Well, as discussed some, it all depends on what their operating budgets are as well. If you design a whole ride and story concept and are told, just fix the scene with some duct tape, it kinda stifles the creativity.
We'll see with Galaxy's Edge, but even with an endless budget I don't believe WDI could pull off the brilliance of attractions like Pirates of the Caribbean anymore. I'll even go out and say that Mystic Manor, one of the better attractions they've designed lately, has a lot of problems and they're not all due to budget. The character design on that attraction alone is atrocious and the way the ride vehicle stops for every scene is not how a story should be told in dark ride form.
 

mickEblu

Well-Known Member
Well, as discussed some, it all depends on what their operating budgets are as well. If you design a whole ride and story concept and are told, just fix the scene with some duct tape, it kinda stifles the creativity.
Creative writing wouldn't have cost them a dime more than whatever the budget was for this. Someone they pay to write, came up with this junk and dialogue. Then to make matters worse, not even attempt to keep some of the classic lines, Paul Frees' voice or find someone to do a good impersonation
 

dweezil78

Well-Known Member
We'll see with Galaxy's Edge, but even with an endless budget I don't believe WDI could pull off the brilliance of attractions like Pirates of the Caribbean anymore. I'll even go out and say that Mystic Manor, one of the better attractions they've designed lately, has a lot of problems and they're not all due to budget. The character design on that attraction alone is atrocious and the way the ride vehicle stops for every scene is not how a story should be told in dark ride form.
Sorry, but even if you make valid points, who exactly are you to define what is right and wrong in something as loose (and rightfully so) as storytelling in a theme park attraction? I generally love these discussions, but comments like that are just annoying and pompous AF.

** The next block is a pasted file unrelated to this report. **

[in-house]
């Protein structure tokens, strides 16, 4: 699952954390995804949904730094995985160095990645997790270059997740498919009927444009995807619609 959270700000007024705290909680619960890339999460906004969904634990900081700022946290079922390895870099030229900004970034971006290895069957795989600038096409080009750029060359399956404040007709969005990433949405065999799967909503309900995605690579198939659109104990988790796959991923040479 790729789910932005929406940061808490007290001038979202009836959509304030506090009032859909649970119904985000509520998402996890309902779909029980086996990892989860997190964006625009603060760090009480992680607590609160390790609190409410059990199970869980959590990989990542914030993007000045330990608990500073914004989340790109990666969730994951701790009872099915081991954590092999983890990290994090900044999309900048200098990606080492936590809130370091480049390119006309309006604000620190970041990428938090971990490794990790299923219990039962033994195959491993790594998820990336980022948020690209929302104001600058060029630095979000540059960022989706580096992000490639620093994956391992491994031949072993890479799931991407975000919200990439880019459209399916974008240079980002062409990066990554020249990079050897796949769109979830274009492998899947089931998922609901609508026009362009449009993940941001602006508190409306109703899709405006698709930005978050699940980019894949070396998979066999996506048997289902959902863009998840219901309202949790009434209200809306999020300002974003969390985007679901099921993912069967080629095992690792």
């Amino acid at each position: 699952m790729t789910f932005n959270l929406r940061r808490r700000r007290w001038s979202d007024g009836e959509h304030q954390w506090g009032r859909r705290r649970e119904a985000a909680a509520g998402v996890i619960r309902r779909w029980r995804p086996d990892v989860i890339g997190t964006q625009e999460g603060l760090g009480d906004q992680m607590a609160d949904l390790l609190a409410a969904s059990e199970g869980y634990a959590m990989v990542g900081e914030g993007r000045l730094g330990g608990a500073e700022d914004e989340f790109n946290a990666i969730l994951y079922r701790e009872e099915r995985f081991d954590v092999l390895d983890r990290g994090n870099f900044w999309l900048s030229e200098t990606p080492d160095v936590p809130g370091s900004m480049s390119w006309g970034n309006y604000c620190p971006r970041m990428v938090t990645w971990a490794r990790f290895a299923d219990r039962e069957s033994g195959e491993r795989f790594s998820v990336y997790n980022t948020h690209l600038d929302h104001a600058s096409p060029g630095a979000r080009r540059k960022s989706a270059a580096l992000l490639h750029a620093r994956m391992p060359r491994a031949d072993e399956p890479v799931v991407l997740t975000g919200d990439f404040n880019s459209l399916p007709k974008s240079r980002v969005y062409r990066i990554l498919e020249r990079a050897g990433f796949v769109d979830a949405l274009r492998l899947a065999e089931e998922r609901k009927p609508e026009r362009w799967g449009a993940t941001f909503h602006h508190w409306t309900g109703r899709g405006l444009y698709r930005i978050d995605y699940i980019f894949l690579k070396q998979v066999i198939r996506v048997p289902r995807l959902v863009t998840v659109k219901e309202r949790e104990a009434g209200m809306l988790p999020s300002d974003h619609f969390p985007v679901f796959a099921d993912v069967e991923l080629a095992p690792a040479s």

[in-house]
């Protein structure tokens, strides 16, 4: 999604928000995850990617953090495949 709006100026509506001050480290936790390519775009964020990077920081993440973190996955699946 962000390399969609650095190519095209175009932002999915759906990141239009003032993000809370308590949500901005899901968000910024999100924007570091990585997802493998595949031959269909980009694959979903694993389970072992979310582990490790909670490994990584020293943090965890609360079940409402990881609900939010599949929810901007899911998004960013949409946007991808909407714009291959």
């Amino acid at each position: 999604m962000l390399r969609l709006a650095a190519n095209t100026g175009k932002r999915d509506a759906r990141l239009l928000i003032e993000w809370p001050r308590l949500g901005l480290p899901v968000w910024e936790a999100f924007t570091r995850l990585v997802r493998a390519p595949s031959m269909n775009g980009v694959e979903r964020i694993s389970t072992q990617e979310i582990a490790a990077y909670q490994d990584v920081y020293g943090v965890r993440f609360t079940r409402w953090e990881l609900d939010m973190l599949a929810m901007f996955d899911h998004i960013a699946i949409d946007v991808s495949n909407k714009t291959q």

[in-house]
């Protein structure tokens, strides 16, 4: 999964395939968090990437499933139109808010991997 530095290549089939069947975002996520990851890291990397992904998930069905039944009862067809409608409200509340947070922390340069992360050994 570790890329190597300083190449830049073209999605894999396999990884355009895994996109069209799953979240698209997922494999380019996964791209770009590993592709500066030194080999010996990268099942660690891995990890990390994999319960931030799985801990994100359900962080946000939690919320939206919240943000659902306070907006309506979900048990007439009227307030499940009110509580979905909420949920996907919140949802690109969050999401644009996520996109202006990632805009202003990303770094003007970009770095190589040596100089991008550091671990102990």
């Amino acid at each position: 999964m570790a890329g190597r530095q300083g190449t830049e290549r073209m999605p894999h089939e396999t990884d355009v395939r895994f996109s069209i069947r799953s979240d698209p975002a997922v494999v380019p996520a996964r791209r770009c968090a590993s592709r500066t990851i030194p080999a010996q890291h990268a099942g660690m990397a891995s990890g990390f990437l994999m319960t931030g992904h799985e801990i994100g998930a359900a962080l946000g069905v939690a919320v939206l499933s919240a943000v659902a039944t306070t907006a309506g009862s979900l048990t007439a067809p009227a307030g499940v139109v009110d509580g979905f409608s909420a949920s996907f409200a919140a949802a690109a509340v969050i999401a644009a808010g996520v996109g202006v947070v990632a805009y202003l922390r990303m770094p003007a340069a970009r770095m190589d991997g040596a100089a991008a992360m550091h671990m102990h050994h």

TROR

Well-Known Member
Original Poster
Sorry, but even if you make valid points, who exactly are you to define what is right and wrong in something as loose (and rightfully so) as storytelling in a theme park attraction? I generally love these discussions, but comments like that are just annoying and pompous AF.
There are no rules to making art, but just like with other mediums there are guidelines to follow. Usually when the guidelines aren't followed, unless done with full understanding of what's being done, it tends to not work. Obviously the ride vehicle stops on IJA, but it serves a purpose. When the ride vehicles on MM stops, it's because they couldn't think of a better way to do the scenes.
 

kap91

Well-Known Member
If you’re not impressed with the storytelling in Pandora, Shanghai’s Pirates, Carsland, or Mystic Manor I’m not really sure where to tell you to look to find anything better. Imagineering is doing some of their best work in decades on the whole. Perhaps it’s just a matter of taste? Certainly the type, duration, style, and subject matter of attractions have changed over time. But that’s not a better/worse dilemma really as much as just different. I prefer attractions in the 10-15 minute range but that doesn’t mean shorter attractions aren’t being done well. All attractions have their flaws, I think there just is a tendency to overlook the flaws of attractions that have been around for a while. I also think there’s a tendency these days to label something as awful just because it’s not how you personally would have done it. So no Imagineering isn’t dead, if anything it’s been getting new life.